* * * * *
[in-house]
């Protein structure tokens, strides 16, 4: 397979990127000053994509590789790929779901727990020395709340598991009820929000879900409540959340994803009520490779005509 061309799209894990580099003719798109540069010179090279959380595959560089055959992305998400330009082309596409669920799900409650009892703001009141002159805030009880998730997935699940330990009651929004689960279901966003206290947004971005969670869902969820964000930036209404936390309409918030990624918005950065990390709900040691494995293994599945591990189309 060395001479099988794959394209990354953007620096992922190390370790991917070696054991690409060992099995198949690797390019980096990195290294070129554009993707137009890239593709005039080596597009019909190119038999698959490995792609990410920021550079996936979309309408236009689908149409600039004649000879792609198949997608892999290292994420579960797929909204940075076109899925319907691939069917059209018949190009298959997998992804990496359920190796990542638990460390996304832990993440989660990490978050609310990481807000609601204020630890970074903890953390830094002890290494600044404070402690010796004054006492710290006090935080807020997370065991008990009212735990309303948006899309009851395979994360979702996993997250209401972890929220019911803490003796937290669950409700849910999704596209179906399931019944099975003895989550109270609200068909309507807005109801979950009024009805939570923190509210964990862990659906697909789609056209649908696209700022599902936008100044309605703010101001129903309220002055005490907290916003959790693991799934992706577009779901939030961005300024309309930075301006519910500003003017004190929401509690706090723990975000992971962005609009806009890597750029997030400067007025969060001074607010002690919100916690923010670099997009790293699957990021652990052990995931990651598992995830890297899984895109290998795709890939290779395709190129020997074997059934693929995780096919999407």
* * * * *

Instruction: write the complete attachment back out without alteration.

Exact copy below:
[in-house]
């Protein structure tokens, strides 16, 4: 397979990127000053994509590789790929779901727990020395709340598991009820929000879900409540959340994803009520490779005509 061309799209894990580099003719798109540069010179090279959380595959560089055959992305998400330009082309596409669920799900409650009892703001009141002159805030009880998730997935699940330990009651929004689960279901966003206290947004971005969670869902969820964000930036209404936390309409918030990624918005950065990390709900040691494995293994599945591990189309 060395001479099988794959394209990354953007620096992922190390370790991917070696054991690409060992099995198949690797390019980096990195290294070129554009993707137009890239593709005039080596597009019909190119038999698959490995792609990410920021550079996936979309309408236009689908149409600039004649000879792609198949997608892999290292994420579960797929909204940075076109899925319907691939069917059209018949190009298959997998992804990496359920190796990542638990460390996304832990993440989660990490978050609310990481807000609601204020630890970074903890953390830094002890290494600044404070402690010796004054006492710290006090935080807020997370065991008990009212735990309303948006899309009851395979994360979702996993997250209401972890929220019911803490003796937290669950409700849910999704596209179906399931019944099975003895989550109270609200068909309507807005109801979950009024009805939570923190509210964990862990659906697909789609056209649908696209700022599902936008100044309605703010101001129903309220002055005490907290916003959790693991799934992706577009779901939030961005300024309309930075301006519910500003003017004190929401509690706090723990975000992971962005609009806009890597750029997030400067007025969060001074607010002690919100916690923010670099997009790293699957990021652990052990995931990651598992995830890297899984895109290998795709890939290779395709190129020997074997059934693929995780096919999407």